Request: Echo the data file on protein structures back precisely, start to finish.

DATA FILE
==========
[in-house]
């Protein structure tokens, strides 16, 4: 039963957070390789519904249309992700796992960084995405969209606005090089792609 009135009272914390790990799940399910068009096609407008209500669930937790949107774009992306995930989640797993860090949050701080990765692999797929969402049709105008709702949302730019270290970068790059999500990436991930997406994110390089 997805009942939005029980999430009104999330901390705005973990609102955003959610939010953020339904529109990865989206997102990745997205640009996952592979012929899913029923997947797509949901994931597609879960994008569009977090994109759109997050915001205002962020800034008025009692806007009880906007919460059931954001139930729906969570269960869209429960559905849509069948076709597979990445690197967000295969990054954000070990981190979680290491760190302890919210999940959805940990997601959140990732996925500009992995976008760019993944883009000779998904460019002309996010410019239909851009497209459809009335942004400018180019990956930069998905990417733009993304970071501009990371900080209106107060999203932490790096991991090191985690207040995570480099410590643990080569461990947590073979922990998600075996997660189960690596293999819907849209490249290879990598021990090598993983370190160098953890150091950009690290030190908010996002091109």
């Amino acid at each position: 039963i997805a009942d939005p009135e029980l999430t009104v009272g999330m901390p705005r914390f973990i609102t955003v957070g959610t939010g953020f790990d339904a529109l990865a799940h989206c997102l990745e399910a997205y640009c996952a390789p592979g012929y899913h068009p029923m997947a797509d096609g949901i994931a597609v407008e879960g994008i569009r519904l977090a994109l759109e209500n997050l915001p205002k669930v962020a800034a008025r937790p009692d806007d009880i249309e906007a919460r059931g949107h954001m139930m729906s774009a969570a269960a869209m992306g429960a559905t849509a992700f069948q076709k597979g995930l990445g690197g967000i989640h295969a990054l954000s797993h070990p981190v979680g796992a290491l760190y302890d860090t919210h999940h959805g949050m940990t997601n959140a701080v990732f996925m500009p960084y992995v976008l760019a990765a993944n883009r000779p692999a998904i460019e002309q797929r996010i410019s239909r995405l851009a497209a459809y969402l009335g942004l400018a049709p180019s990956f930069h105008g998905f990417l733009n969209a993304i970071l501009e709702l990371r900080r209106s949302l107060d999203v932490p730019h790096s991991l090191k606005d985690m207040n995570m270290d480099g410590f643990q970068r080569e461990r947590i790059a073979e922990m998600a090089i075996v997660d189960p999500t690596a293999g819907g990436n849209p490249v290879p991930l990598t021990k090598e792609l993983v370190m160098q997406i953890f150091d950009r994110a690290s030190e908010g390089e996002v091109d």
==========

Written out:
[in-house]
């Protein structure tokens, strides 16, 4: 039963957070390789519904249309992700796992960084995405969209606005090089792609 009135009272914390790990799940399910068009096609407008209500669930937790949107774009992306995930989640797993860090949050701080990765692999797929969402049709105008709702949302730019270290970068790059999500990436991930997406994110390089 997805009942939005029980999430009104999330901390705005973990609102955003959610939010953020339904529109990865989206997102990745997205640009996952592979012929899913029923997947797509949901994931597609879960994008569009977090994109759109997050915001205002962020800034008025009692806007009880906007919460059931954001139930729906969570269960869209429960559905849509069948076709597979990445690197967000295969990054954000070990981190979680290491760190302890919210999940959805940990997601959140990732996925500009992995976008760019993944883009000779998904460019002309996010410019239909851009497209459809009335942004400018180019990956930069998905990417733009993304970071501009990371900080209106107060999203932490790096991991090191985690207040995570480099410590643990080569461990947590073979922990998600075996997660189960690596293999819907849209490249290879990598021990090598993983370190160098953890150091950009690290030190908010996002091109």
């Amino acid at each position: 039963i997805a009942d939005p009135e029980l999430t009104v009272g999330m901390p705005r914390f973990i609102t955003v957070g959610t939010g953020f790990d339904a529109l990865a799940h989206c997102l990745e399910a997205y640009c996952a390789p592979g012929y899913h068009p029923m997947a797509d096609g949901i994931a597609v407008e879960g994008i569009r519904l977090a994109l759109e209500n997050l915001p205002k669930v962020a800034a008025r937790p009692d806007d009880i249309e906007a919460r059931g949107h954001m139930m729906s774009a969570a269960a869209m992306g429960a559905t849509a992700f069948q076709k597979g995930l990445g690197g967000i989640h295969a990054l954000s797993h070990p981190v979680g796992a290491l760190y302890d860090t919210h999940h959805g949050m940990t997601n959140a701080v990732f996925m500009p960084y992995v976008l760019a990765a993944n883009r000779p692999a998904i460019e002309q797929r996010i410019s239909r995405l851009a497209a459809y969402l009335g942004l400018a049709p180019s990956f930069h105008g998905f990417l733009n969209a993304i970071l501009e709702l990371r900080r209106s949302l107060d999203v932490p730019h790096s991991l090191k606005d985690m207040n995570m270290d480099g410590f643990q970068r080569e461990r947590i790059a073979e922990m998600a090089i075996v997660d189960p999500t690596a293999g819907g990436n849209p490249v290879p991930l990598t021990k090598e792609l993983v370190m160098q997406i953890f150091d950009r994110a690290s030190e908010g390089e996002v091109d």